As you trek on through a succession of trees, their branches intertwined and looming high above you in an eerie manner, a bright light shines from the end of the leafy tunnel as you gain pace to reach the end and witness the most beautiful city of all, Hesnia. Stepping into the city you are greeted by a vast expanse of free flowing water, filled with hues of blue and green. A small boat slowly drifts by enticing you to board and follow the slow stream all the way down till you reach a hill. The hill seems to stretch on forever getting steeper and steeper with every step you take, twisting and turning you stop to catch your breath, only to be left breathless when you reach the top. Breathless by the site of a magnificent and brightly lit cathedral towering above you, filled with detail over every inch, right from the bottom to the very tip of the top. Gargoyles and angels, the faces of saints and a dated design blanket the exterior, and you marvel for a few moments at the beauty of it all. When you finally turn away after absorbing its wonder you are faced with a much sterner and intimidating site, though still magnificent to look at none the less. Its walls climb high above your head and bowmen stand like statues in the battlement as you venture slowly through the wrought iron gates. Before you even enter the castle you can almost hear the screams of the prisoners within the old gaol. Some have gone mad with the isolation of being held separate from the other prisoners, some were merely mad before they arrived there. This place is a place of fear within the city of Hesnia, but it is some comfort to know that the terror is contained within this one place, guarded by statuesque bowmen. But are they there for our protection or for their own? Heading back down the hill you take a twist and a turn in another direction and are met by a quaint tea room where you can rest, quench your thirst and feed your hunger from the journey to the top of the hill. As you push open the door you are pulled into a place filled with the history of Hesnia, pictures and music entice your senses and you realise that this is the heart of the city. It’s history not how it is today but how it was many years ago.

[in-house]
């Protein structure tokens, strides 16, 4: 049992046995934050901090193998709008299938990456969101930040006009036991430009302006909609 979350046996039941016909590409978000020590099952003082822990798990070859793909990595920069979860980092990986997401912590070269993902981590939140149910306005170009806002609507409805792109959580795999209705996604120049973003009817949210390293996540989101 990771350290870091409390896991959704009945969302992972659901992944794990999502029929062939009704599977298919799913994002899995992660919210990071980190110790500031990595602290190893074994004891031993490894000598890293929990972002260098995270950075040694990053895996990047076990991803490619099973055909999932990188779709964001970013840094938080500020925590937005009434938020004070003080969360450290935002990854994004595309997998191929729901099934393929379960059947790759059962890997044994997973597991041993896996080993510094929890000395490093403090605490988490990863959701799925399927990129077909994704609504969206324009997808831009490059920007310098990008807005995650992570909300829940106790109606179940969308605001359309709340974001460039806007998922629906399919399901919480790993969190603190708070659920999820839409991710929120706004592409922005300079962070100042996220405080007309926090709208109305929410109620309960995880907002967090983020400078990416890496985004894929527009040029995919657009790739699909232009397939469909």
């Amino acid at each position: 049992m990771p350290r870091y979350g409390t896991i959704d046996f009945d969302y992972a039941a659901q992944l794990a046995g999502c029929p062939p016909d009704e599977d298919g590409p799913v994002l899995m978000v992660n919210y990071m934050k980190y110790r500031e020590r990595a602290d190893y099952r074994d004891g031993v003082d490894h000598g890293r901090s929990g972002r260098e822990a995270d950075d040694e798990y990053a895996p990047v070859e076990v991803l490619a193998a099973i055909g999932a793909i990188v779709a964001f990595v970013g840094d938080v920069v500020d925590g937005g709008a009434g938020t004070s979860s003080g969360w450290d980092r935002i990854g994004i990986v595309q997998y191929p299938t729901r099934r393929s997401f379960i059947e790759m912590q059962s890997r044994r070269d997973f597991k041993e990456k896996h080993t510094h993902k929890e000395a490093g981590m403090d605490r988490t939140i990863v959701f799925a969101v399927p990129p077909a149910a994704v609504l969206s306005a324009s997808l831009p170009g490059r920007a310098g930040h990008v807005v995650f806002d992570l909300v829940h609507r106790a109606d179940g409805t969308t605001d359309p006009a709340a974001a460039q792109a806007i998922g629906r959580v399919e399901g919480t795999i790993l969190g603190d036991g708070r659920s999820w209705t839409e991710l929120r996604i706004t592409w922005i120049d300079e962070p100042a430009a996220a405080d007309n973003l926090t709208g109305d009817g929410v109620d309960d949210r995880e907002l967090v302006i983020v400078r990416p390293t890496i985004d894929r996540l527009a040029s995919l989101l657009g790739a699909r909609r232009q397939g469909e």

“Kublai Khan does not necessarily believe everything Marco Polo says when he describes the cities visited on his expeditions” ((Calvino, Italo 1997 Invisible Cities, London: Vintage)) and rightly so based on my own interpretation of an invisible city, knowing that I fabricated the truth a little to make the city seem more wondrous and interesting. After all If Marco Polo had come back and described a city as being, ‘several tall buildings of grey’, I doubt Kublai Khan would have been impressed.